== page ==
Tuesday, August 9, 2011

I expected that being a good parent would often mean standing alone.

No, you can't stay out past midnight. No, you can't have the car keys. No, you can't have a $200 pair of jeans.

What I didn't expect is that the standing alone part would start so young. My kid is SIX.

No, you can't have an iTouch. No, you can't have unfettered access to the internet. No, you can't ask the Tooth Fairy to leave you a $20 bill, just because you have a friend who did.

Was it always this way, where the indulgences of adulthood commenced their siren song on the KINDERGARTEN playground? I don't know... my memory is foggy about my own childhood... the only struggles I remember were over when I could get my ears pierced (so far, my daughters' earlobes are intact) and when I could get a private landline telephone in my bedroom (ahahaha landline). But historically accurate or not, I feel that our children are much more jaded than we were, and at such a tender age. Not that it's their fault-- every kiddie tv program concludes with "Ask a grown-up and go to www dot..." Every elementary school classroom comes equipped with its Mean Girls and its designer clotheshorses. Every iPhone seems limitlessly loaded with children's video games, PERFECT for entertaining little ones on long flights.

And yet, there my husband and I sit, wearily suffering in our crowded airplane seats, trying desperately to keep 3 children under 7 entertained with good old-fashioned coloring books, stickers, and snacks.


So WHAT if we were to let them screw around on PlayhouseDisney.com, or NickJr.com, or PBSkids.com after school? So WHAT if we were to indulge them with the occasional designer duds or Tooth Fairy windfall? So WHAT if we were to give each of them an iTouch, at least for long trips or waiting rooms or rainy Saturday afternoons?

Part of me wants to give in. Part of me knows that the "research" on children and early access to technology is inconclusive; maybe one day it will be proven that kids who exist primarily in a virtual world end up SMARTER and more mentally NIMBLE than those who exist primarily in the tangible world. Part of me has grown impatient with drafting scavenger hunt lists, and playing boring board games, and negotiating over how many pages are to be read before bedtime. Maybe kids do just FINE with greater access to technology, money, and other adult fare.

But even as I write that... it doesn't sound right to me. A six-year-old doesn't NEED a 20-dollar bill from the Tooth Fairy, any more than she NEEDS designer jeans, any more than she NEEDS access to the internet. I actually do, for the most part, BELIEVE the party line that I routinely deliver around here: If we let you do all the grown-up stuff NOW, then what will you have to look forward to when you're older??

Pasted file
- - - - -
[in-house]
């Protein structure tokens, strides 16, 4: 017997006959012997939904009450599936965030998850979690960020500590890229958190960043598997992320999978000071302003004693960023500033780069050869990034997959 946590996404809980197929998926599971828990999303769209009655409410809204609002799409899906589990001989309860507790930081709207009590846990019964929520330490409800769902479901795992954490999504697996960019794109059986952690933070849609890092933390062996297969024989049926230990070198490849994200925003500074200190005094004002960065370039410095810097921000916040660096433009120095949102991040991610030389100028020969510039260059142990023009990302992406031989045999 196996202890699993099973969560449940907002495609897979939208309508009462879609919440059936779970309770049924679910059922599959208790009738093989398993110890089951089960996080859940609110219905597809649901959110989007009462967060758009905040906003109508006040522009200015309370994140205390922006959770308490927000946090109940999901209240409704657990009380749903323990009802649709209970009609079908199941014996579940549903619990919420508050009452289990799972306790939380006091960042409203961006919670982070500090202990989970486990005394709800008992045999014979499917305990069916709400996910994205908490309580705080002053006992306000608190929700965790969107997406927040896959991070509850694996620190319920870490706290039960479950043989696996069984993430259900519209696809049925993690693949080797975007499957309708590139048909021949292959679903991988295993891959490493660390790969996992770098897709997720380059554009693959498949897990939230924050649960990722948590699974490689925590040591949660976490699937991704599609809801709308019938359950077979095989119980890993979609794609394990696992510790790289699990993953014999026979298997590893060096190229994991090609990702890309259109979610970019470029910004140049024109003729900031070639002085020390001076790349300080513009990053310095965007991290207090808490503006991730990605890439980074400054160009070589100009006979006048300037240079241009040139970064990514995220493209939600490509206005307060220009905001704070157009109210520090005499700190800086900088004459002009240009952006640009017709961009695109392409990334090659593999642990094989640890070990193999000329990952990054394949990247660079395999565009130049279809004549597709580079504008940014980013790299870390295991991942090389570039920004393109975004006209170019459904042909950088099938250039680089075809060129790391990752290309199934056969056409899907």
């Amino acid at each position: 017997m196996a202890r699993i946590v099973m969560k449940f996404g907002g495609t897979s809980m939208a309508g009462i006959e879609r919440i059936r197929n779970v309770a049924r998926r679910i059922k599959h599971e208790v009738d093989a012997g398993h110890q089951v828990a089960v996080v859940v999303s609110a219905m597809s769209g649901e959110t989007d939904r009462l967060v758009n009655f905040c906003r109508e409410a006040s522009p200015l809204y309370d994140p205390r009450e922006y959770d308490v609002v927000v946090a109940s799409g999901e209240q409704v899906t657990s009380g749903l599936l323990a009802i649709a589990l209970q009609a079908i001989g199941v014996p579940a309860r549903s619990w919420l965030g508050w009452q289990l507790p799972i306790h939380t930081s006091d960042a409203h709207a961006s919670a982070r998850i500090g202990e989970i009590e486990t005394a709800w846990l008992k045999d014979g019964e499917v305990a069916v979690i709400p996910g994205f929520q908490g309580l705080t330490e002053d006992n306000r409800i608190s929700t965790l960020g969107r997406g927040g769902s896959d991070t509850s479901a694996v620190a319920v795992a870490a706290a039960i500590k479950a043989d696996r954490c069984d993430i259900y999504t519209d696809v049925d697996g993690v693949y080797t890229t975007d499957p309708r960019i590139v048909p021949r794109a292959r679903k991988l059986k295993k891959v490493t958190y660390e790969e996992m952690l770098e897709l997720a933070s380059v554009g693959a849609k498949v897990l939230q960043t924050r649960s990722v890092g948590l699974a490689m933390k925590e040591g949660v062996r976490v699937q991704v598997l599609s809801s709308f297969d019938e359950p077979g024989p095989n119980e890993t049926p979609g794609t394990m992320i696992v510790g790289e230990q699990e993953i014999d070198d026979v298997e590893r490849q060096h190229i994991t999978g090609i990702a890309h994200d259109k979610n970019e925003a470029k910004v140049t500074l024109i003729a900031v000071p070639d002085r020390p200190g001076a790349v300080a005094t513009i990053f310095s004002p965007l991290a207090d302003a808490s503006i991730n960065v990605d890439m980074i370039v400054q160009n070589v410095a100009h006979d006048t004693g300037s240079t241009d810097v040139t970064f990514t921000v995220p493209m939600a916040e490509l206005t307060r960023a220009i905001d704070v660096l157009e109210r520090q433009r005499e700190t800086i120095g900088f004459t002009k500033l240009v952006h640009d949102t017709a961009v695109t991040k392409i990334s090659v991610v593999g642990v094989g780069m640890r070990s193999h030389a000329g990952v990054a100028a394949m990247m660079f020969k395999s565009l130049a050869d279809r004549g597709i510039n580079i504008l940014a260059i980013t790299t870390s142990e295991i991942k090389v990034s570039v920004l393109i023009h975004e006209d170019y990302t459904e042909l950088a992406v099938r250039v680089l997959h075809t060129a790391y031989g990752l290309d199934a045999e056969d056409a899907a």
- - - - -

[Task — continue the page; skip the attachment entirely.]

And yet I'm exhausted. Already! Exhausted from trying to stand by my principles; exhausted from trying to raise my own kids within the basic structural framework in which I was raised. Because this is not the 70s anymore, and it's no longer just a question of how many hours a kid spends in front of the boob tube each day. Today a parent has to do this tedious calculation of hours of tv + hours of internet + hours of text message + hours of instant message + hours of Farmville. And then we have to worry whether there is ANY hour left over for homework.

In the end, I think I struggle not because I don't believe in the uphill battle I'm waging-- I do-- but because I feel like it's a battle I am DESTINED TO LOSE. At *some* point in the future, I am going to HAVE to give my daughters a computer... a cell phone... money to go to the mall; and I can't help but feel that THAT is the moment when I lose them. Because truly, when given the choice between Facebook and Physics 101, what conventionally-wired teenager could EVER possess the self-restraint to make the "right" choice? Would *I* have been able to resist it, if I were a kid in this day and age?

And so I question myself. And then I feel guilty. And I worry that I'm asking too much of my girls, or denying them too much. And I dread the inevitable, when technology plants itself squarely in the center of our family room and preempts our low-tech human interactions.

And then I go check my Facebook account.


What do *you* think? Is the Apple computer also YOUR family's forbidden fruit? Or am I just making life harder than it needs to be?

1 comment:

  1. Oh, how I understand where you're coming from on this. When my firstborn was very young, my husband decided that getting him turned on to technology was a good thing--he wanted his son to be tech-savvy at an early age, because he felt it would be an advantage in our wired world. I wasn't so sure, but I begrudgingly agreed. And now we have a 4-year-old that would play on the XBox for hours on end if I let him. And we struggle every minute of the day to unplug him and get him to go play outside. There are advantages, too--the Sesame Street website had an easier time of teaching him the alphabet than I did--but really, we don't need it. HE doesn't need it. And I wish we could go hide in a cabin in the woods until all of my children are at least 21 :)